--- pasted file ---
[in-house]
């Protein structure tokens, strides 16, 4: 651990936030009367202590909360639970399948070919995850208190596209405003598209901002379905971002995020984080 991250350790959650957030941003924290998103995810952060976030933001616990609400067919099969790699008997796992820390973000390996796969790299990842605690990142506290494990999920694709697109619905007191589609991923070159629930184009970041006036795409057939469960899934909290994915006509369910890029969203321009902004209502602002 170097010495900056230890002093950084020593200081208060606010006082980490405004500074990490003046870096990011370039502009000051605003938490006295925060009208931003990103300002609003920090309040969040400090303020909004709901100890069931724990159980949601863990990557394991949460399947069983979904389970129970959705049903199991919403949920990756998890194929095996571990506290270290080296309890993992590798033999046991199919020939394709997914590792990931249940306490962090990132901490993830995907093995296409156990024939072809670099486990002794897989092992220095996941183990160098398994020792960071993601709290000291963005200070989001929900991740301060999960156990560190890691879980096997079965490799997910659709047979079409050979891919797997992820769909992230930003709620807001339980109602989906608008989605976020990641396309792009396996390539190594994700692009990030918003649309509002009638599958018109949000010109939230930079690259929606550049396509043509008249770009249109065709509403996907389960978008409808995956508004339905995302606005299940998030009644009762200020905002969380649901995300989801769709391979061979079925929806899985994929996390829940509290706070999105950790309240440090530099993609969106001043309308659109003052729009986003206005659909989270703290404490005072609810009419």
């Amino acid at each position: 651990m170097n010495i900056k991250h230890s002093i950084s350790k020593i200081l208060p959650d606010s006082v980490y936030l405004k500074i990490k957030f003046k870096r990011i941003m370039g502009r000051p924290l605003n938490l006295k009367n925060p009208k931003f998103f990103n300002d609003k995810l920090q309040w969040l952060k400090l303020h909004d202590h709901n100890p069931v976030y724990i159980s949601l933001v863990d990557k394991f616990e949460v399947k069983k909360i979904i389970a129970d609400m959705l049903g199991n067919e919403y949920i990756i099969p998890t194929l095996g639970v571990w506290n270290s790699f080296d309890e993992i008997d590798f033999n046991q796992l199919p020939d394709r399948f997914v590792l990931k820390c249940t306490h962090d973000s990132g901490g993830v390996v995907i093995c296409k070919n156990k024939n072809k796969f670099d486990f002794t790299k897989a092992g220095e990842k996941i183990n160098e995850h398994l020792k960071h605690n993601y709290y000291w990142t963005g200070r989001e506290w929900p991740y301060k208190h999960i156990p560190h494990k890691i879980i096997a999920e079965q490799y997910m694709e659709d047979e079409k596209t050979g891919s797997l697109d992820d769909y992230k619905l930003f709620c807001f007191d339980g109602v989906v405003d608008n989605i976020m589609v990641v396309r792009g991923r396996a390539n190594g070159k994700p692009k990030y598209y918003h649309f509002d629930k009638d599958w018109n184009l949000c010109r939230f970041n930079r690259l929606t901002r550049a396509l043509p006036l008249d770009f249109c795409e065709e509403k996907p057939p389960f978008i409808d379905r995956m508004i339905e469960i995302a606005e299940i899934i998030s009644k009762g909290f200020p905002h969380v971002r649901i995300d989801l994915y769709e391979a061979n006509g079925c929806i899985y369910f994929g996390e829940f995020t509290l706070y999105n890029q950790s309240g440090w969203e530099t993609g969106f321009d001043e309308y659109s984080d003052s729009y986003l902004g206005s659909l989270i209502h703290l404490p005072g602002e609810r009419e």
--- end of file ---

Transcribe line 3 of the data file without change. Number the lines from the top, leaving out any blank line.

């Amino acid at each position: 651990m170097n010495i900056k991250h230890s002093i950084s350790k020593i200081l208060p959650d606010s006082v980490y936030l405004k500074i990490k957030f003046k870096r990011i941003m370039g502009r000051p924290l605003n938490l006295k009367n925060p009208k931003f998103f990103n300002d609003k995810l920090q309040w969040l952060k400090l303020h909004d202590h709901n100890p069931v976030y724990i159980s949601l933001v863990d990557k394991f616990e949460v399947k069983k909360i979904i389970a129970d609400m959705l049903g199991n067919e919403y949920i990756i099969p998890t194929l095996g639970v571990w506290n270290s790699f080296d309890e993992i008997d590798f033999n046991q796992l199919p020939d394709r399948f997914v590792l990931k820390c249940t306490h962090d973000s990132g901490g993830v390996v995907i093995c296409k070919n156990k024939n072809k796969f670099d486990f002794t790299k897989a092992g220095e990842k996941i183990n160098e995850h398994l020792k960071h605690n993601y709290y000291w990142t963005g200070r989001e506290w929900p991740y301060k208190h999960i156990p560190h494990k890691i879980i096997a999920e079965q490799y997910m694709e659709d047979e079409k596209t050979g891919s797997l697109d992820d769909y992230k619905l930003f709620c807001f007191d339980g109602v989906v405003d608008n989605i976020m589609v990641v396309r792009g991923r396996a390539n190594g070159k994700p692009k990030y598209y918003h649309f509002d629930k009638d599958w018109n184009l949000c010109r939230f970041n930079r690259l929606t901002r550049a396509l043509p006036l008249d770009f249109c795409e065709e509403k996907p057939p389960f978008i409808d379905r995956m508004i339905e469960i995302a606005e299940i899934i998030s009644k009762g909290f200020p905002h969380v971002r649901i995300d989801l994915y769709e391979a061979n006509g079925c929806i899985y369910f994929g996390e829940f995020t509290l706070y999105n890029q950790s309240g440090w969203e530099t993609g969106f321009d001043e309308y659109s984080d003052s729009y986003l902004g206005s659909l989270i209502h703290l404490p005072g602002e609810r009419e």